Published July 2, 2024 | Version v1
Publication Open

Dopant network processing units as tuneable extreme learning machines


Inspired by the highly efficient information processing of the brain, which is based on the chemistry and physics of biological tissue, any material system and its physical properties could in principle be exploited for computation. However, it is not always obvious how to use a material system’s computational potential to the fullest. Here, we operate a dopant network processing unit (DNPU) as a tuneable extreme learning machine (ELM) and combine the principles of artificial evolution and ELM to optimise its computational performance on a non-linear classification benchmark task. We find that, for this task, there is an optimal, hybrid operation mode (“tuneable ELM mode”) in between the traditional ELM computing regime with a fixed DNPU and linearly weighted outputs (“fixed-ELM mode”) and the regime where the outputs of the non-linear system are directly tuned to generate the desired output (“direct-output mode”). We show that the tuneable ELM mode reduces the number of parameters needed to perform a formant-based vowel recognition benchmark task. Our results emphasise the power of analog in-matter computing and underline the importance of designing specialised material systems to optimally utilise their physical properties for computation.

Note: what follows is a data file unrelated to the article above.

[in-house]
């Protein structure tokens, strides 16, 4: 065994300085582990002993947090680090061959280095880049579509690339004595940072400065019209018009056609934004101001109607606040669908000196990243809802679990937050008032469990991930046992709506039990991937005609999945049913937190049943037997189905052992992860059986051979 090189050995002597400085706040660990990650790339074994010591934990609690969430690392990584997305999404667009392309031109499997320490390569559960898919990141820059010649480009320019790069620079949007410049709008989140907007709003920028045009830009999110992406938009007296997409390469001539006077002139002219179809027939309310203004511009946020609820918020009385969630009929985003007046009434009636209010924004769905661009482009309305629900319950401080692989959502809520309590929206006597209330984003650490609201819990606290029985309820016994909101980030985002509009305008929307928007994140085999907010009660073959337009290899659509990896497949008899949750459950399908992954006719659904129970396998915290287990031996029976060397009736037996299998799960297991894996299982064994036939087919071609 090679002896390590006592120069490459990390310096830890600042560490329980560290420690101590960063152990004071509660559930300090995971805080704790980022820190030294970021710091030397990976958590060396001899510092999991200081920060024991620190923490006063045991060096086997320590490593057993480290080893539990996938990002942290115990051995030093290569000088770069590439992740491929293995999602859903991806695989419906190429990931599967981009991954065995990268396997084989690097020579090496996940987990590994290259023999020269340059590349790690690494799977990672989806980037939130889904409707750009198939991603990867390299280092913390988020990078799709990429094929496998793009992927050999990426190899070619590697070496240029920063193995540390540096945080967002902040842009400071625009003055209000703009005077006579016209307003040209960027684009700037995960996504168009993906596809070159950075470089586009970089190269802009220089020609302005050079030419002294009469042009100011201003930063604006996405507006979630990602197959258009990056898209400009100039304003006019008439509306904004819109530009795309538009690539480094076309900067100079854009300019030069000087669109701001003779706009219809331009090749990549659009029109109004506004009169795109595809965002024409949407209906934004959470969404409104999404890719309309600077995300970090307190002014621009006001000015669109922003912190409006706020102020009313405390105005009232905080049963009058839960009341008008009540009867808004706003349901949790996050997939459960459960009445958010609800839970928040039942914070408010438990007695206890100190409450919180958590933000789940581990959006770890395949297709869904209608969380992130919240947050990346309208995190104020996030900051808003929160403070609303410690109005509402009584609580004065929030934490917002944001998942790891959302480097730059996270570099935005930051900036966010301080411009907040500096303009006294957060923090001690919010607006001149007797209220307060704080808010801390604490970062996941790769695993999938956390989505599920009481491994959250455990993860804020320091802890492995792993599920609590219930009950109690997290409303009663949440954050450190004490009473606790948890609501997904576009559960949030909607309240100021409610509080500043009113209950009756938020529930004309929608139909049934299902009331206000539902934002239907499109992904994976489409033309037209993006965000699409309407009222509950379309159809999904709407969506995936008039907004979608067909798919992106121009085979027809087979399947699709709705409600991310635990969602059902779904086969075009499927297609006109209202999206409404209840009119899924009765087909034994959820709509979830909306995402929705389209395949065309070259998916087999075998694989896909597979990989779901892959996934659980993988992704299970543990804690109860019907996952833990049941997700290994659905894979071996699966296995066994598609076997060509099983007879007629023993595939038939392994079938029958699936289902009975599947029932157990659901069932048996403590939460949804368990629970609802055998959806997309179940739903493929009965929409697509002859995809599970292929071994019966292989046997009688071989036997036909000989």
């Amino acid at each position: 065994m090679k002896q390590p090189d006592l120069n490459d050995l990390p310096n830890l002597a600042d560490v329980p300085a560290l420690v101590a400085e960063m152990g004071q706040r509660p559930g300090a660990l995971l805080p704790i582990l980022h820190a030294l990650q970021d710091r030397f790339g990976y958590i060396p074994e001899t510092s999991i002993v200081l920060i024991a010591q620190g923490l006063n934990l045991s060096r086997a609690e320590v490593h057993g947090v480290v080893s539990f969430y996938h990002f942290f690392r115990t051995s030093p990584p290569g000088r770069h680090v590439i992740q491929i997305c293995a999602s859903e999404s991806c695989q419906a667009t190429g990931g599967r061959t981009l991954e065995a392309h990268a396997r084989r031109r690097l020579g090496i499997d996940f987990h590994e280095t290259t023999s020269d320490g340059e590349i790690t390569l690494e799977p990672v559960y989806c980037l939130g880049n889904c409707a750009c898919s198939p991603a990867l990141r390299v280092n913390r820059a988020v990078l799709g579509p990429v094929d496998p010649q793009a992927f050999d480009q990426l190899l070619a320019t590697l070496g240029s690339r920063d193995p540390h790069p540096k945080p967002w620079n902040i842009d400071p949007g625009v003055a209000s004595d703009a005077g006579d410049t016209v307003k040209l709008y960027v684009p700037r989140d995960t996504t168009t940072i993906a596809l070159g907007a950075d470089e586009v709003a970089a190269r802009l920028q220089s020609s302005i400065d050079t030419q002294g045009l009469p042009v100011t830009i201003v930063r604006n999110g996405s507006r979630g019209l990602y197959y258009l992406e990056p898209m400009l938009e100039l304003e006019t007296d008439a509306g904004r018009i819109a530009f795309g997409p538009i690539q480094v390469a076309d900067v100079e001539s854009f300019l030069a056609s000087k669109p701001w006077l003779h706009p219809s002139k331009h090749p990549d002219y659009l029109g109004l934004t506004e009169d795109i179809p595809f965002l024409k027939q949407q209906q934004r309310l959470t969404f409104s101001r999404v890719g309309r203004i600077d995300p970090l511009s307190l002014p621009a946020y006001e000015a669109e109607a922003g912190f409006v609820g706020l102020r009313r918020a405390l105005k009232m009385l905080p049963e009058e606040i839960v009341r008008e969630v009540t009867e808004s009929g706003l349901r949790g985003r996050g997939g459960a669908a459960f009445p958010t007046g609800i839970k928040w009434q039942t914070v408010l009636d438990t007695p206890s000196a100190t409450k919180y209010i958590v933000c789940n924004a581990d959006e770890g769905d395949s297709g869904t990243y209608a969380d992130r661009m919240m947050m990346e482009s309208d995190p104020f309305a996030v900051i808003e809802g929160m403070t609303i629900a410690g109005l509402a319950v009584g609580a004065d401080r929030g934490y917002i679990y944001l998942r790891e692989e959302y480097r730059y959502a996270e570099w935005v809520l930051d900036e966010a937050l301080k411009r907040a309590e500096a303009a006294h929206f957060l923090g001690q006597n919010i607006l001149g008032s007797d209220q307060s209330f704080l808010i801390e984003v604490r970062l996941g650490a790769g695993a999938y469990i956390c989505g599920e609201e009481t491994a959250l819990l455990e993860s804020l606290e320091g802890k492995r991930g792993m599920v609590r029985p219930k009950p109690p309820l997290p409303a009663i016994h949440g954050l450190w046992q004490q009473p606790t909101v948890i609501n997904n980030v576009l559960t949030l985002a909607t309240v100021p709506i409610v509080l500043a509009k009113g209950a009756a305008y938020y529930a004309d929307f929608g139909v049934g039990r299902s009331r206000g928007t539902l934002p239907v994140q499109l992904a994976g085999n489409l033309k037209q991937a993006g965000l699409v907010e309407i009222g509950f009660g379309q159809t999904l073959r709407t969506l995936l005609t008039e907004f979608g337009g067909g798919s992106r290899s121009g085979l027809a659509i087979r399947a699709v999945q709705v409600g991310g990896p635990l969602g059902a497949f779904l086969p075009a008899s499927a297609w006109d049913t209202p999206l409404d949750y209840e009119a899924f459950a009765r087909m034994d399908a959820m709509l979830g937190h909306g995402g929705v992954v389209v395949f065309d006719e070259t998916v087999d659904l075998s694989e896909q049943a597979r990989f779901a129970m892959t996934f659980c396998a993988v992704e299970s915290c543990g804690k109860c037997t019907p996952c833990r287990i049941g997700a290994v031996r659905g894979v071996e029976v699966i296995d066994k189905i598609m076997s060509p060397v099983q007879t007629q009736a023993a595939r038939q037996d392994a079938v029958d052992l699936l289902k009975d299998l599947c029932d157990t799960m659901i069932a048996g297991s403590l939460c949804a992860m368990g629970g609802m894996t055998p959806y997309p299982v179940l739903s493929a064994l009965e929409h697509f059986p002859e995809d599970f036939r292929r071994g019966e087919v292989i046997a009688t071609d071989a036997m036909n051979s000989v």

Dopant network processing units as tuneable extreme learning machines.pdf